Rassegna bibliografica

Vol. 71, Iss. 5, May 2014

A community study of the effect of polycyclic aromatic hydrocarbon metabolites on heart rate variability based on the Framingham risk score


Objectives To investigate the effects of the urinary metabolite profiles of background exposure to the atmospheric pollutants polycyclic aromatic hydrocarbon (PAH) and Framingham risk score (FRS), which assesses an individual's cardiovascular disease risk, on heart rate variability (HRV).

Methods The study conducted from April to May 2011 in Wuhan, China, included 1978 adult residents with completed questionnaires, physical examinations, blood and urine samples, and 5-min HRV indices (including SD of all normal to normal intervals (SDNN), root mean square successive difference (rMSSD), low frequency (LF), high frequency (HF) and their ratio (LF/HF), and total power) obtained from 3-channel Holter monitor. 12 urinary PAH metabolites were measured by gas chromatography–mass spectrometry. FRS was calculated by age, sex, lipid profiles, blood pressure, diabetes and smoking status. Linear regression models were constructed after adjusting for potential confounders.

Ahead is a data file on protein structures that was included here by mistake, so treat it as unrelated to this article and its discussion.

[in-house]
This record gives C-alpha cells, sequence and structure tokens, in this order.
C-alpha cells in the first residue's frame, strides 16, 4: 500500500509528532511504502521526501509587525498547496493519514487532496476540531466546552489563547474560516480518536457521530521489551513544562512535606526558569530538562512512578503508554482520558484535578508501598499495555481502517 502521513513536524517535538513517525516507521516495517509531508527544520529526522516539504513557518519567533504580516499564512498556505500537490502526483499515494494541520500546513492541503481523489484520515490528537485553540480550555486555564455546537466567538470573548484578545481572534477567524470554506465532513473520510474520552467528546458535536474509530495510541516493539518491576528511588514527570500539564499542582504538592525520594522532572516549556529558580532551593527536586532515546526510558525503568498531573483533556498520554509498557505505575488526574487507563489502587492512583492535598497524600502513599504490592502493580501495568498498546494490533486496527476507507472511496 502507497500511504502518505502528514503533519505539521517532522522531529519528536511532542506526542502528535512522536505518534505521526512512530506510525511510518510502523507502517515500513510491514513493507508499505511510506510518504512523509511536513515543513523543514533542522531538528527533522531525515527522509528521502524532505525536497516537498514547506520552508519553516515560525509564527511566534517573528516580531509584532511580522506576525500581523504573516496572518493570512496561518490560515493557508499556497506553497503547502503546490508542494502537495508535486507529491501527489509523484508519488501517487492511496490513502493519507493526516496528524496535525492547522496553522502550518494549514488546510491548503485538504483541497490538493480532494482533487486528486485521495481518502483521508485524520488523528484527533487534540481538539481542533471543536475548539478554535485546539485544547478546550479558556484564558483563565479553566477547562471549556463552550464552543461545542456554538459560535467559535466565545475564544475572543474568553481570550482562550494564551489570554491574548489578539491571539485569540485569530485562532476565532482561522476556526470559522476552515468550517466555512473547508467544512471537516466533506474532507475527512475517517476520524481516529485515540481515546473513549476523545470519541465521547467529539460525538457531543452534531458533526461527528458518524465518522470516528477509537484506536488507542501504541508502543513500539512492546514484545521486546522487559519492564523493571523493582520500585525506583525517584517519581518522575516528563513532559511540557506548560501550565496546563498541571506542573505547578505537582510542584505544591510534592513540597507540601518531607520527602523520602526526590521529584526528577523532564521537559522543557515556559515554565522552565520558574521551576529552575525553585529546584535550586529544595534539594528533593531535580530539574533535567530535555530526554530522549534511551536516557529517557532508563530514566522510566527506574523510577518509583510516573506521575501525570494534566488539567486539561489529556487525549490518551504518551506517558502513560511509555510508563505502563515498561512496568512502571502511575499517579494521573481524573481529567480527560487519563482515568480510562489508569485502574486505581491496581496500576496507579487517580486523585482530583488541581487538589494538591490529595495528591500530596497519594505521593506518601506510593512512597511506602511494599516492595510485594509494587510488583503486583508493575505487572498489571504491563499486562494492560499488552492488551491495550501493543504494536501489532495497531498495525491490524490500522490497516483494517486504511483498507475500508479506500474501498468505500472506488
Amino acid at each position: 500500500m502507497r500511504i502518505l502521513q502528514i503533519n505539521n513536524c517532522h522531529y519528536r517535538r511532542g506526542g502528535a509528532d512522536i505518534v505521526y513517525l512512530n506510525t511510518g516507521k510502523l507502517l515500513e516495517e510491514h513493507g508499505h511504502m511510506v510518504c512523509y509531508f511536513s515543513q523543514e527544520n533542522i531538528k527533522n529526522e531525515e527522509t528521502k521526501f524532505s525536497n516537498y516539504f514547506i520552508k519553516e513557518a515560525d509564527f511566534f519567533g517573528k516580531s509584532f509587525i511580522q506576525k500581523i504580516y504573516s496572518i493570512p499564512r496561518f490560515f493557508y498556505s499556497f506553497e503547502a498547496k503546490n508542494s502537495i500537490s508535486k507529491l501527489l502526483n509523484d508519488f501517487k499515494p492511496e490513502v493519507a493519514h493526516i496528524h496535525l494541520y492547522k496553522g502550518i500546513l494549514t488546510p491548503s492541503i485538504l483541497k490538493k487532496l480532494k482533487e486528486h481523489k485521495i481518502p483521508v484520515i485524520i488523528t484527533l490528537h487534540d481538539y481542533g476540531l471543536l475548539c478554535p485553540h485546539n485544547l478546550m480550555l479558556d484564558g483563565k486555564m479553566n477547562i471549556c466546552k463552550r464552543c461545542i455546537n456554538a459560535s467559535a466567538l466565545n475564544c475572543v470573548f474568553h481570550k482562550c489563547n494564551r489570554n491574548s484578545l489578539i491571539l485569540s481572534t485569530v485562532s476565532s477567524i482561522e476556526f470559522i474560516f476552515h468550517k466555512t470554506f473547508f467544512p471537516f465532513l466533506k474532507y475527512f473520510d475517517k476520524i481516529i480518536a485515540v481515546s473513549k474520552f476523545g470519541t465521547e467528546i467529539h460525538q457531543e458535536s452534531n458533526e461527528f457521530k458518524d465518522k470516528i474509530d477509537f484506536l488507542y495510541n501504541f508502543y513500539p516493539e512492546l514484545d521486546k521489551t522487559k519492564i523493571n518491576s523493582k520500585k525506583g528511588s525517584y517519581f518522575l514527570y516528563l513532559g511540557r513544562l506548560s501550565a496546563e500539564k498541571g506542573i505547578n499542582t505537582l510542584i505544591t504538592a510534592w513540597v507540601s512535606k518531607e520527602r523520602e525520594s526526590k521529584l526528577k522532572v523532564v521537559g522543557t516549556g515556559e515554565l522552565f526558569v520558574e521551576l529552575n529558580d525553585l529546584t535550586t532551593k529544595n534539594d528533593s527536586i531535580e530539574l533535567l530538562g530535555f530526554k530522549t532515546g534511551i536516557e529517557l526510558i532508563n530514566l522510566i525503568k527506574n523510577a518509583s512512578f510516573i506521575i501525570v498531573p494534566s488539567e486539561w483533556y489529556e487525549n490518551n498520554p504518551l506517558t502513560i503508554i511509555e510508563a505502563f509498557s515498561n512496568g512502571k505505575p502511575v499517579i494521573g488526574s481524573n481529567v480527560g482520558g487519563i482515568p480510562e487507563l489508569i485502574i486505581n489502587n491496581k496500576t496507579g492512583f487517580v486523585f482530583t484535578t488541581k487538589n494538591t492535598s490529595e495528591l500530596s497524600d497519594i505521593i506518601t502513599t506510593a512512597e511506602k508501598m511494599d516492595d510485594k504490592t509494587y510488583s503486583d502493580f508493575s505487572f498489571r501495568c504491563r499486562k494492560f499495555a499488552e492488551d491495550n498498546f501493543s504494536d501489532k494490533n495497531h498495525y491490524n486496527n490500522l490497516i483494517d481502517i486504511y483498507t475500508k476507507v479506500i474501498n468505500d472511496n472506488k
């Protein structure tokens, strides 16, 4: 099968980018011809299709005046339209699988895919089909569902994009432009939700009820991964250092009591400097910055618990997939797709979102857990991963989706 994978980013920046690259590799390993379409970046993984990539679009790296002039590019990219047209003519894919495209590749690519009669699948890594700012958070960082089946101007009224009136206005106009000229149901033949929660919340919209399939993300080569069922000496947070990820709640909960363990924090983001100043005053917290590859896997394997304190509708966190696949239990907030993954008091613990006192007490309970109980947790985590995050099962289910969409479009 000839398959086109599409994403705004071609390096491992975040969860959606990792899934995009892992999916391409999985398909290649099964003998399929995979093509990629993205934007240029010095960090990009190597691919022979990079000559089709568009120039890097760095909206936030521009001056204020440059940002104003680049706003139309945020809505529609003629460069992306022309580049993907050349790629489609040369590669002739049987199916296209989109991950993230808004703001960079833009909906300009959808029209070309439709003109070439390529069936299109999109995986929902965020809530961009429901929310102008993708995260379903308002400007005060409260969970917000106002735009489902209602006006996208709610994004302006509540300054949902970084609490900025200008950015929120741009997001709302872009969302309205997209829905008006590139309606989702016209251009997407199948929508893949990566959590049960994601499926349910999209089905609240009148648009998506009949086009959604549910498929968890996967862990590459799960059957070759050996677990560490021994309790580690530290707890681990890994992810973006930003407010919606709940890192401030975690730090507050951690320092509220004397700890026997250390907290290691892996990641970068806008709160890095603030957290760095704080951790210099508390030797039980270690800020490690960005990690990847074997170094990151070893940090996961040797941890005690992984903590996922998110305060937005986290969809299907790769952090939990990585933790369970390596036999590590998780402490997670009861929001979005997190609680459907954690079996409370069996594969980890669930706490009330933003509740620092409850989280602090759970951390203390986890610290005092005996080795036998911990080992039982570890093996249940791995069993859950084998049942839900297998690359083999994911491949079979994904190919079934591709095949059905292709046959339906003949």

Results Elevated total concentration of hydroxynaphthalene (ΣOHNa) was significantly associated, in a dose–responsive manner, with decreased SDNN and LF/HF (ptrend=0.014 and 0.007, respectively); elevated total concentration of hydroxyfluorene (ΣOHFlu) was significantly associated with reduced SDNN, LF and LF/HF (ptrend=0.027, 0.003, and <0.0001, respectively); and elevated total concentration of all PAH metabolites (ΣOH-PAHs) was associated with decreased LF and LF/HF (ptrend=0.005 and <0.0001, respectively). Moreover, increasing quartiles of FRS were significantly associated with decreased HRV indices, except LF/HF (all ptrend<0.0001). Interestingly, individuals in low-risk subgroups had greater decreases in SDNN, LF and LF/HF in relation to ΣOH-PAHs, ΣOHNa and ΣOHFlu than those in high-risk subgroups (all p<0.05).

Conclusions Environmental PAH exposure may differentially affect HRV based on individual coronary risk profiles.


Framingham risk score, heart rate variability, polycyclic aromatic hydrocarbon, urinary metabolites

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